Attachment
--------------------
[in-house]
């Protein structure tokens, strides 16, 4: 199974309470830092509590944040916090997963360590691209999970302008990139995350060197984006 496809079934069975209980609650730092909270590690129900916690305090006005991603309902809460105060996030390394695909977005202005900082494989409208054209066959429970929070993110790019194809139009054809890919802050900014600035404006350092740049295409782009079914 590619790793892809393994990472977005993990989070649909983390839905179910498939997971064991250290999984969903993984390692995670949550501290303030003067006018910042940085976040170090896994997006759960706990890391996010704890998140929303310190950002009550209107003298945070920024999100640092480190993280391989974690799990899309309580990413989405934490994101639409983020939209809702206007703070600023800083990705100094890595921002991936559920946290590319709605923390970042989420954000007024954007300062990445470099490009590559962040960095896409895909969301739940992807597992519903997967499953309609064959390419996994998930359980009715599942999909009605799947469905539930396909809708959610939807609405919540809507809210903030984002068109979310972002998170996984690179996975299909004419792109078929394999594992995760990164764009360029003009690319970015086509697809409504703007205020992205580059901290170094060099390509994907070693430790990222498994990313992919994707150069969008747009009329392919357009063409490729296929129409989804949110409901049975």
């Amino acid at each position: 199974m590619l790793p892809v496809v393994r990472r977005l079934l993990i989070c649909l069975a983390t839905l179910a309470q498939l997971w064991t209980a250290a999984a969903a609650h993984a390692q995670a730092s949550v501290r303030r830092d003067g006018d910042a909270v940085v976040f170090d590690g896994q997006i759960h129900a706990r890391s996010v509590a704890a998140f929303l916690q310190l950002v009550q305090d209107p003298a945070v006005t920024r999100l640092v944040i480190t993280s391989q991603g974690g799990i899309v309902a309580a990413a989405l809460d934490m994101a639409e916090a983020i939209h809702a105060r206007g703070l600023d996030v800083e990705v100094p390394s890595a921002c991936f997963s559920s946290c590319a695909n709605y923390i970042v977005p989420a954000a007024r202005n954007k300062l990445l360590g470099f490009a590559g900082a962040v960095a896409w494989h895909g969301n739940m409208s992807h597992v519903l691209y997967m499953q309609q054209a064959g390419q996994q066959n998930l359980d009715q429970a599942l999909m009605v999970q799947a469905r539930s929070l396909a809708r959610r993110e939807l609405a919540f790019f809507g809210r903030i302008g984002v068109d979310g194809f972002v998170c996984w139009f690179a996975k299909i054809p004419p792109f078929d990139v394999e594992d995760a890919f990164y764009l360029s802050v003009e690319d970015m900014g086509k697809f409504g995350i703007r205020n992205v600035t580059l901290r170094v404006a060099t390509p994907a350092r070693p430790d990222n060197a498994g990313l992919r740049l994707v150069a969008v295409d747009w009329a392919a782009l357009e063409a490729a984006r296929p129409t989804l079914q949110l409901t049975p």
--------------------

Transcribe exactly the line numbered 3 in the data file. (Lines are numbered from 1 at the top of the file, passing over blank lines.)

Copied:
């Amino acid at each position: 199974m590619l790793p892809v496809v393994r990472r977005l079934l993990i989070c649909l069975a983390t839905l179910a309470q498939l997971w064991t209980a250290a999984a969903a609650h993984a390692q995670a730092s949550v501290r303030r830092d003067g006018d910042a909270v940085v976040f170090d590690g896994q997006i759960h129900a706990r890391s996010v509590a704890a998140f929303l916690q310190l950002v009550q305090d209107p003298a945070v006005t920024r999100l640092v944040i480190t993280s391989q991603g974690g799990i899309v309902a309580a990413a989405l809460d934490m994101a639409e916090a983020i939209h809702a105060r206007g703070l600023d996030v800083e990705v100094p390394s890595a921002c991936f997963s559920s946290c590319a695909n709605y923390i970042v977005p989420a954000a007024r202005n954007k300062l990445l360590g470099f490009a590559g900082a962040v960095a896409w494989h895909g969301n739940m409208s992807h597992v519903l691209y997967m499953q309609q054209a064959g390419q996994q066959n998930l359980d009715q429970a599942l999909m009605v999970q799947a469905r539930s929070l396909a809708r959610r993110e939807l609405a919540f790019f809507g809210r903030i302008g984002v068109d979310g194809f972002v998170c996984w139009f690179a996975k299909i054809p004419p792109f078929d990139v394999e594992d995760a890919f990164y764009l360029s802050v003009e690319d970015m900014g086509k697809f409504g995350i703007r205020n992205v600035t580059l901290r170094v404006a060099t390509p994907a350092r070693p430790d990222n060197a498994g990313l992919r740049l994707v150069a969008v295409d747009w009329a392919a782009l357009e063409a490729a984006r296929p129409t989804l079914q949110l409901t049975p």